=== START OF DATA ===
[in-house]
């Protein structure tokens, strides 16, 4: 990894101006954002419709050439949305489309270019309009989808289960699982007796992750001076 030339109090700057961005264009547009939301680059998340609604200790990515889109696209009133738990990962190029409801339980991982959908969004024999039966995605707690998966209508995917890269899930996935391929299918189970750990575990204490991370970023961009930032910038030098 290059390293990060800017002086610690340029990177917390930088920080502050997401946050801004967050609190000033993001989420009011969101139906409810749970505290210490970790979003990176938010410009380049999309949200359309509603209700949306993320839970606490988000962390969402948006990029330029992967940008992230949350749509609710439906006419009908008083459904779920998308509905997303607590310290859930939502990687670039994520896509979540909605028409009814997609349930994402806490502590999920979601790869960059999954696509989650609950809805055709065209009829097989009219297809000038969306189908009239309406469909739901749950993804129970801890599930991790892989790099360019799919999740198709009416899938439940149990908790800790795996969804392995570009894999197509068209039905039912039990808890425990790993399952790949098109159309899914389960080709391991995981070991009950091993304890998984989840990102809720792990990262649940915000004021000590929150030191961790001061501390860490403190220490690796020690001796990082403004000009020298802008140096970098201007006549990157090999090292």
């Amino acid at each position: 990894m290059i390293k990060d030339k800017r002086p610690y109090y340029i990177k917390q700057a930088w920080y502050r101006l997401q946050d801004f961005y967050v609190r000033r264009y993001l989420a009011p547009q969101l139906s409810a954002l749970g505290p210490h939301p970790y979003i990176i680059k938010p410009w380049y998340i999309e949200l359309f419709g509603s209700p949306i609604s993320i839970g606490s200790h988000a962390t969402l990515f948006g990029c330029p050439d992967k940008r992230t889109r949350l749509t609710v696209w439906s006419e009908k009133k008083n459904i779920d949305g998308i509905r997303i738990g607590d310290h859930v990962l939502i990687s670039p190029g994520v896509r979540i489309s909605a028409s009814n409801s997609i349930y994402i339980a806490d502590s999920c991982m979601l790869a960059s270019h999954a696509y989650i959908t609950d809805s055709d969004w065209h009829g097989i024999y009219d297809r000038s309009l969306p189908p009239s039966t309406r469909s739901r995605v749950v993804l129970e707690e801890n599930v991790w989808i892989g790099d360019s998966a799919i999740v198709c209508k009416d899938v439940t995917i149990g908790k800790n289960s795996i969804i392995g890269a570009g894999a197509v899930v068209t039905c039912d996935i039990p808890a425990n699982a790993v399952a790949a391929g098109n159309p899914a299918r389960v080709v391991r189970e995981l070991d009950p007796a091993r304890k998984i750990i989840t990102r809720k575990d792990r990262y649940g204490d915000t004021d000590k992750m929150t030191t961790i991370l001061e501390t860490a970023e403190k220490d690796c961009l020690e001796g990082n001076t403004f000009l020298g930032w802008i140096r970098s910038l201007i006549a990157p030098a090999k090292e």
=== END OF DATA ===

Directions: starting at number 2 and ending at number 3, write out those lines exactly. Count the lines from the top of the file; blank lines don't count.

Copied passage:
């Protein structure tokens, strides 16, 4: 990894101006954002419709050439949305489309270019309009989808289960699982007796992750001076 030339109090700057961005264009547009939301680059998340609604200790990515889109696209009133738990990962190029409801339980991982959908969004024999039966995605707690998966209508995917890269899930996935391929299918189970750990575990204490991370970023961009930032910038030098 290059390293990060800017002086610690340029990177917390930088920080502050997401946050801004967050609190000033993001989420009011969101139906409810749970505290210490970790979003990176938010410009380049999309949200359309509603209700949306993320839970606490988000962390969402948006990029330029992967940008992230949350749509609710439906006419009908008083459904779920998308509905997303607590310290859930939502990687670039994520896509979540909605028409009814997609349930994402806490502590999920979601790869960059999954696509989650609950809805055709065209009829097989009219297809000038969306189908009239309406469909739901749950993804129970801890599930991790892989790099360019799919999740198709009416899938439940149990908790800790795996969804392995570009894999197509068209039905039912039990808890425990790993399952790949098109159309899914389960080709391991995981070991009950091993304890998984989840990102809720792990990262649940915000004021000590929150030191961790001061501390860490403190220490690796020690001796990082403004000009020298802008140096970098201007006549990157090999090292």
């Amino acid at each position: 990894m290059i390293k990060d030339k800017r002086p610690y109090y340029i990177k917390q700057a930088w920080y502050r101006l997401q946050d801004f961005y967050v609190r000033r264009y993001l989420a009011p547009q969101l139906s409810a954002l749970g505290p210490h939301p970790y979003i990176i680059k938010p410009w380049y998340i999309e949200l359309f419709g509603s209700p949306i609604s993320i839970g606490s200790h988000a962390t969402l990515f948006g990029c330029p050439d992967k940008r992230t889109r949350l749509t609710v696209w439906s006419e009908k009133k008083n459904i779920d949305g998308i509905r997303i738990g607590d310290h859930v990962l939502i990687s670039p190029g994520v896509r979540i489309s909605a028409s009814n409801s997609i349930y994402i339980a806490d502590s999920c991982m979601l790869a960059s270019h999954a696509y989650i959908t609950d809805s055709d969004w065209h009829g097989i024999y009219d297809r000038s309009l969306p189908p009239s039966t309406r469909s739901r995605v749950v993804l129970e707690e801890n599930v991790w989808i892989g790099d360019s998966a799919i999740v198709c209508k009416d899938v439940t995917i149990g908790k800790n289960s795996i969804i392995g890269a570009g894999a197509v899930v068209t039905c039912d996935i039990p808890a425990n699982a790993v399952a790949a391929g098109n159309p899914a299918r389960v080709v391991r189970e995981l070991d009950p007796a091993r304890k998984i750990i989840t990102r809720k575990d792990r990262y649940g204490d915000t004021d000590k992750m929150t030191t961790i991370l001061e501390t860490a970023e403190k220490d690796c961009l020690e001796g990082n001076t403004f000009l020298g930032w802008i140096r970098s910038l201007i006549a990157p030098a090999k090292e």